There is a growing group of people who are passionate about airway management and minimizing the risks of aspiration and its subsequent effects. An improved technique called Suction Assisted Laryngoscopy and Airway Decontamination (SALAD) has been identified by Dr. James DuCanto.
The SALAD technique calls for constant suction, provided by the SSCOR DuCanto catheter developed by Dr. DuCanto and SSCOR, Inc., in the upper airway, continuously removing vomit, blood and other materials, around which the practitioner intubates the patient via either direct or video laryngoscopy. The technique is demonstrated by Dr. DuCanto in the video below:
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What a difference effective suctioning can make to the resuscitated patient. Effective suctioning clears the view for the care giver executing the intubation. It removes material that otherwise might enter the lower airway. Aspiration of foreign material can cause pneumonia slowing recovery or resulting in death.
Pneumonia caused by aspiration or mechanical ventilation is probably the most important complication in comatose post-cardiac arrest patients, occurring in up to 50% of patients after out-of-hospital cardiac arrest. – “Post-cardiac arrest syndrome: Epidemiology, pathophysiology, treatment, and prognostication” – Jerry P. Nolan et al.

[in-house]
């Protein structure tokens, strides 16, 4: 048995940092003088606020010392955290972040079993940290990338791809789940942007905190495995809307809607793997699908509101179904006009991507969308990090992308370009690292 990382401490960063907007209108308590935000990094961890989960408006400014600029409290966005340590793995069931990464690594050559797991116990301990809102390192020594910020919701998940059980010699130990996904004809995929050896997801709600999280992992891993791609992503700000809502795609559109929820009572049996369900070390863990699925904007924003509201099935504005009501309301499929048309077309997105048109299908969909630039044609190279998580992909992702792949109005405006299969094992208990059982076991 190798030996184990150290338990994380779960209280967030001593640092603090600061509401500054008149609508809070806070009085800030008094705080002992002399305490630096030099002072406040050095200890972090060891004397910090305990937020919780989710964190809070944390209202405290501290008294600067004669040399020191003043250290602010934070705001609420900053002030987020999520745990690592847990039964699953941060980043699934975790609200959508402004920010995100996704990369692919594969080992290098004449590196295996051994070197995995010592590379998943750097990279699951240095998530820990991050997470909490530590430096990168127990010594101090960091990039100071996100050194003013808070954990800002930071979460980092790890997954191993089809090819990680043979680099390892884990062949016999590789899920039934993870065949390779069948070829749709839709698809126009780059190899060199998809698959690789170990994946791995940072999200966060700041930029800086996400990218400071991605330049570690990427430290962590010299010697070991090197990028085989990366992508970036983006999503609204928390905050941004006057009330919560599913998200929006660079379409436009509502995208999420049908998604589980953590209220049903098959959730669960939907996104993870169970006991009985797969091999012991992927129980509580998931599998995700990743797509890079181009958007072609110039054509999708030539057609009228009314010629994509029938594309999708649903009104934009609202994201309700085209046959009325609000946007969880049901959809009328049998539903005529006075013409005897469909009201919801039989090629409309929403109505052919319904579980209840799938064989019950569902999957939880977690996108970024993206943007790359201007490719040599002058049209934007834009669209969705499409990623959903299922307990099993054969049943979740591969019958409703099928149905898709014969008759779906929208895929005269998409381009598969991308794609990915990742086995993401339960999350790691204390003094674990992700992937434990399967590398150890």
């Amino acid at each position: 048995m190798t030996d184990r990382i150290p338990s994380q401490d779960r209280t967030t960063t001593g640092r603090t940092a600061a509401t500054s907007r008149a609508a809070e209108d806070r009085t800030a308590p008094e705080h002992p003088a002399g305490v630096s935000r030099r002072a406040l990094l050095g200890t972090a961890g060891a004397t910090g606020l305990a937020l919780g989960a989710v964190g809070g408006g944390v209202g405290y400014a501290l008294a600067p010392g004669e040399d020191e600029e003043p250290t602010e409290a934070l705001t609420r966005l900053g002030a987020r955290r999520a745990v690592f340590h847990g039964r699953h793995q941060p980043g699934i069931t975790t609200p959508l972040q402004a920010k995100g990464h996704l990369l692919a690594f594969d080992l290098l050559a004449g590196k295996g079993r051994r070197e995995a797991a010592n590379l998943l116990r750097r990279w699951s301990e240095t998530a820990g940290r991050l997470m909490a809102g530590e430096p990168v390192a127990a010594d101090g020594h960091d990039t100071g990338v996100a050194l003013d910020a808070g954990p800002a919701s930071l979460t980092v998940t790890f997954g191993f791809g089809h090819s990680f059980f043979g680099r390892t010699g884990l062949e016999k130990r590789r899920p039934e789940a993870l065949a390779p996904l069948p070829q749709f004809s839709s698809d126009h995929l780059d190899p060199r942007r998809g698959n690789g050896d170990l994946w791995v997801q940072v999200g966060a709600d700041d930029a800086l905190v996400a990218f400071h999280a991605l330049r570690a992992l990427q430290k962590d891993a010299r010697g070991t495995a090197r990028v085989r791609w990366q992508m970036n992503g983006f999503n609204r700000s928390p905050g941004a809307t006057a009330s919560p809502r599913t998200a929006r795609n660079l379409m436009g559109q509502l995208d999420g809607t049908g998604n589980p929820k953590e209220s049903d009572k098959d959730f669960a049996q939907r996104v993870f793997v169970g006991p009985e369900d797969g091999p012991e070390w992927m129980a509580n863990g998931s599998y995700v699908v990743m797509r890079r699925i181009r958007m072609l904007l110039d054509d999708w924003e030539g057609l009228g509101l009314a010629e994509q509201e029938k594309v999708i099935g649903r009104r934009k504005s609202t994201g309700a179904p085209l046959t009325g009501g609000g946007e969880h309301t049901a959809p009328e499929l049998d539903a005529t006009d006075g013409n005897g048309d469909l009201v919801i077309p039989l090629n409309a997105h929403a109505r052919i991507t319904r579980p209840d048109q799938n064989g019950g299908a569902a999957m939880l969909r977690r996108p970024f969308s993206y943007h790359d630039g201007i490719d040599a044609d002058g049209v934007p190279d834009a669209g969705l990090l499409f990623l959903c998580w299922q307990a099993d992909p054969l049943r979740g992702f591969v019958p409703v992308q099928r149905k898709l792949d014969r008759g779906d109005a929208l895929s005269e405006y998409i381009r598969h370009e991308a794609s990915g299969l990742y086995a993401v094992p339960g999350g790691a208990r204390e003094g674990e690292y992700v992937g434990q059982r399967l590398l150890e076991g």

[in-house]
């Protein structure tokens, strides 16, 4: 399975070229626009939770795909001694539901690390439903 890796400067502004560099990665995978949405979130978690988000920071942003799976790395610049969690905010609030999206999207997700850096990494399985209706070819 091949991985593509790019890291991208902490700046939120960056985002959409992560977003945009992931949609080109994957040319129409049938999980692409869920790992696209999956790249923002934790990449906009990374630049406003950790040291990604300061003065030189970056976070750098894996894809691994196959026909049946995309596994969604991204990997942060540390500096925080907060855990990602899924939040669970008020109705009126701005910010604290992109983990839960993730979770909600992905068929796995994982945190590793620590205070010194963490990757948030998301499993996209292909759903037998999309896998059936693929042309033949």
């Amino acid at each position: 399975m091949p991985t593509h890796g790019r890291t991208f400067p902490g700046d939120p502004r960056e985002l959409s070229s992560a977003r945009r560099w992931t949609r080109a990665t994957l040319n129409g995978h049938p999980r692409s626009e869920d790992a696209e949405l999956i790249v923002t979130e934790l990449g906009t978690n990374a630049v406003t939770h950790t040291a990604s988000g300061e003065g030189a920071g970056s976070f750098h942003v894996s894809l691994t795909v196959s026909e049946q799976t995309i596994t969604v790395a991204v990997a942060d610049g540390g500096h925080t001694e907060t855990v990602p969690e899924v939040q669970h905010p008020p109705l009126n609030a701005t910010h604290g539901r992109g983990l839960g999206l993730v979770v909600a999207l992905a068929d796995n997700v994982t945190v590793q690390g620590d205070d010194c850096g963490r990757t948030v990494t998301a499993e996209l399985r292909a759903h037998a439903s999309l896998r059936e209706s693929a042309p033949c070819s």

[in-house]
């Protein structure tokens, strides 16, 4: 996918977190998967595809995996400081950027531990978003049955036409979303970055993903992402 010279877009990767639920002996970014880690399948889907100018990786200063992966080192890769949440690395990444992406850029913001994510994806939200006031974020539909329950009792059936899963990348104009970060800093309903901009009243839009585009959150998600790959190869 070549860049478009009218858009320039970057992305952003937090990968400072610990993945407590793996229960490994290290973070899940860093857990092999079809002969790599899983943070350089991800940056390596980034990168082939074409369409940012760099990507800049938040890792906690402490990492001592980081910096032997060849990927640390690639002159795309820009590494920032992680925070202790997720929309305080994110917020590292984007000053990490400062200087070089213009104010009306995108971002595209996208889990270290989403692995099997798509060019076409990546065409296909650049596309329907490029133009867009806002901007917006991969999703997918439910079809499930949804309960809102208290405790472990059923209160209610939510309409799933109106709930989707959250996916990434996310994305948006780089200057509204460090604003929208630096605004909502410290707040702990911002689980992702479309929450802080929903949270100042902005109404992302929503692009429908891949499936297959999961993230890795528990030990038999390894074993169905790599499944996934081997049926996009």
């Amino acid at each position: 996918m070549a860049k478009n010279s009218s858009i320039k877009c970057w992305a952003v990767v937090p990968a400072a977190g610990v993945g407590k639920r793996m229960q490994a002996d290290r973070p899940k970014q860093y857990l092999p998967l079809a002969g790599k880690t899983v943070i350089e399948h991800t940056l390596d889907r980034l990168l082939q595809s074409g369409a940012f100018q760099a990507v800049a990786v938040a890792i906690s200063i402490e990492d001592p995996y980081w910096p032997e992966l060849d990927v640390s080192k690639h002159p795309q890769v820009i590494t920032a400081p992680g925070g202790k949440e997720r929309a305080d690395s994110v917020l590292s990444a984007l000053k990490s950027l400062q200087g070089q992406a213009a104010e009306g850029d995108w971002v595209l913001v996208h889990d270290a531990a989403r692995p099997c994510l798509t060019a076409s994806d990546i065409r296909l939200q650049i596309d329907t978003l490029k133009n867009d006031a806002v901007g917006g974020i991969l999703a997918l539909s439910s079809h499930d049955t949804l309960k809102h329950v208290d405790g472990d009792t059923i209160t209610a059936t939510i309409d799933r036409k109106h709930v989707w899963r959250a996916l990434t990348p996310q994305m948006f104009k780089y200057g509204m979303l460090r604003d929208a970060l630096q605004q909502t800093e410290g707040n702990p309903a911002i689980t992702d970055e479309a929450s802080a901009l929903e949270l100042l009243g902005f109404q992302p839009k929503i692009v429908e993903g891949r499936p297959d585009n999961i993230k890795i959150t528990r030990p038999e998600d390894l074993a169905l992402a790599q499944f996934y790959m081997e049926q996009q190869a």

The best news is that Dr. DuCanto’s passion for decontaminating an airway is contagious. Just Google “SALAD Suction Technique” and you will see article after article by dedicated medical professionals discussing their experiences with SALAD.
Dr. James C. DuCanto is an anesthesiologist with 20 years’ experience in private practice who possesses substantial experience in the clinical practice and teaching of difficult airway management, as well as the use of patient care simulators.
Dr. DuCanto works at the Aurora St. Luke’s Medical Center in Milwaukee, Wisconsin where he serves as a staff anesthesiologist, Director of the Simulation Center, and director of the Anesthesiology rotation for students and residents.